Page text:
What about Guy?

The word guy is also colloquial.  Preferred usage would be “the man”, just as preferred usage for gal would be woman.  Plenty as in the sentence, “It is plenty hot this summer” is colloquial.  “It is very hot this summer,” is standard.  In the same way, “It is awful hot this summer” is colloquial, and could be recast as “It is very hot this summer.”

What about Aggravate?

The word aggravate means to make worse, and aggravated is not a synonym for annoyed (or any of the other synonyms for annoyed that are not standard usage). ” Her headache was aggravated by lack of sleep,” would be standard usage.  “She was aggravated by the construction in the office building,” would not be.

What about Anxious and Eager?

“The students were anxious for change” is nonstandard, and should be replaced with “The students were eager for change.”  The students did not fear change.  Similarly, can refers to ability, while may refers to permission or likelihood.

TestPrep Academy is the premier SAT/ ACT services company for high school studies. We offer instructional programs and curriculum for students preparing for the PSAT, ACT and SAT.

Math Review of Binomial Distributions

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A binomial experiment  has a fixed number of independent trials, and each trial has only two possible outcomes.  Each of the trials has the same probability of success.  The probability distribution is called a binomial distribution.

What Types of Problems Are Binomial?

All the characteristics of a binomial experiment are present, then the distribution will be binomial.  A quiz has 8 questions, and each question has 4 alternatives.  If a student guesses randomly on every question, what is the probability of getting 5 or more correct?  It is a binomial experiment because it has a fixed number of trials (8), and the student is guessing randomly, so each question is independent of every other.  Each question can either be answered correctly or incorrectly.  In addition, each question has the same probability of success.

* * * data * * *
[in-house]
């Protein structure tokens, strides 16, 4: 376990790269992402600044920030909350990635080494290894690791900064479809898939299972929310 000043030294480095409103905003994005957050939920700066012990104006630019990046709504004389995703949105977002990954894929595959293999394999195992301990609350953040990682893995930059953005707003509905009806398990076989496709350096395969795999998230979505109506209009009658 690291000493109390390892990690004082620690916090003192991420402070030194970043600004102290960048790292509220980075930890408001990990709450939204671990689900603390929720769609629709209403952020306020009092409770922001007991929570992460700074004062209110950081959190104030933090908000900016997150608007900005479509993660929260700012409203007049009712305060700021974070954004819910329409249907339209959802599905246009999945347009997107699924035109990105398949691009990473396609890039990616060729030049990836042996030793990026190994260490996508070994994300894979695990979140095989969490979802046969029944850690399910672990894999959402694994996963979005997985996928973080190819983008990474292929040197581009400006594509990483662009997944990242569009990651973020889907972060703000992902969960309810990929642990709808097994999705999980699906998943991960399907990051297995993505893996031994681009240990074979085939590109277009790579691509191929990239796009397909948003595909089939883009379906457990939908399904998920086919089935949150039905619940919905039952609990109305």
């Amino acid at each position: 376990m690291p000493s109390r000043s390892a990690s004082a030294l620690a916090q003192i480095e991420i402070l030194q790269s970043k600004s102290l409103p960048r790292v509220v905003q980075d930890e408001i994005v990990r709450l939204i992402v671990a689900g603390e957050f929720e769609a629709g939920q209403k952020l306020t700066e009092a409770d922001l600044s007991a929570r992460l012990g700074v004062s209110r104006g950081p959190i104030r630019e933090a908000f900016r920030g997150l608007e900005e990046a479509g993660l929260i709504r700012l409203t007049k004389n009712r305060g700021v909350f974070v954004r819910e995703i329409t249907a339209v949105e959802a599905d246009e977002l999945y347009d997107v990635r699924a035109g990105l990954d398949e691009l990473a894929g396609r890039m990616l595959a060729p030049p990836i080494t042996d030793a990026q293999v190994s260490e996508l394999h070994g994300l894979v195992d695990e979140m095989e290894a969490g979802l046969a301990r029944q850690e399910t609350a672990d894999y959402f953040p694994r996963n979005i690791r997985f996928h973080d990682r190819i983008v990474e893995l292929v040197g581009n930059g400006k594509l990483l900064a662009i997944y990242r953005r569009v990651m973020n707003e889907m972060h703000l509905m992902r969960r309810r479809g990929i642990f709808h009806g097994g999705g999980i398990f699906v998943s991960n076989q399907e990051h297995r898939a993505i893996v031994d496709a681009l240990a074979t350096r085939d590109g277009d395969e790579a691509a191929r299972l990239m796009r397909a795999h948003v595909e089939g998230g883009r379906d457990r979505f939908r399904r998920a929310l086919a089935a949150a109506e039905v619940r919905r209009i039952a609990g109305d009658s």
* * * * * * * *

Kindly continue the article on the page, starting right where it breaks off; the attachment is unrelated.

What Types of Problems Are Not Binomial?

In a problem that is not a binomial problem, all the characteristics are not present.  For example, suppose a standard deck of cards is used, and the number of aces in 5 trials are recorded, but the cards are not replaced after each trial.  It is not a binomial distribution, because every trial depends on one another.  During the first trial, the population of cards is 52, the second, 51, the third, 50, and the fourth 49, so the trials are not independent.  Similarly, if there are three possible outcomes, rather than two, the problem will not be binomial.

What Does a Binomial Distribution Look Like?

A binomial distribution is symmetrical, with the smallest values on either side of the mean, when it is graphed with the probability held constant, the number of trials on the x axis and the function on the y axis.  The more trials are done, the more the distribution spreads out, and the more the distribution flattens.

How Is the Binomial Distribution Used?

Many types of real-world situations have a fixed number of  independent trials with only two outcomes.  For example, treatments often have outcomes of success or failure, basketball players either hit or miss free throws, and potential voters either cast their votes or not in a particular election.  Binomial distributions can be used to determine the probabilities of those events and others like them.

TestPrep Academy is the premier SAT/ ACT services company for high school studies. We offer instructional programs and curriculum for students preparing for the PSAT, ACT and SAT.


Appropriate Sentence Construction for the SAT and ACT

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Some grammar questions on standardized tests such as the SAT and ACT ask students to apply the rules they have learned about sentence construction.  Sentence prompts may include dangling clauses, free-standing phrases, and run-on sentences.  The task is to choose the rewritten sentence that makes the most sense without changing the author’s intended meaning.

What Is A Phrase?

A phrase is a group of words that does not contain a subject and verb.  The words in the phrase act together in a unit,  such as prepositional phases, adjective phrases, or adverb phrases.  For example, the prepositional phrase “to the lighthouse” has a preposition, an object, and the article modifying the object.  Within the nonsense sentence, “Deep green ideas sleep furiously”, there is an adverbial phrase, “deep green ideas.” The sentence could be made more convoluted by adding an adverbial phrase such as “in the dark” to read “Deep green ideas sleep furiously in the dark.”

What Is a Clause?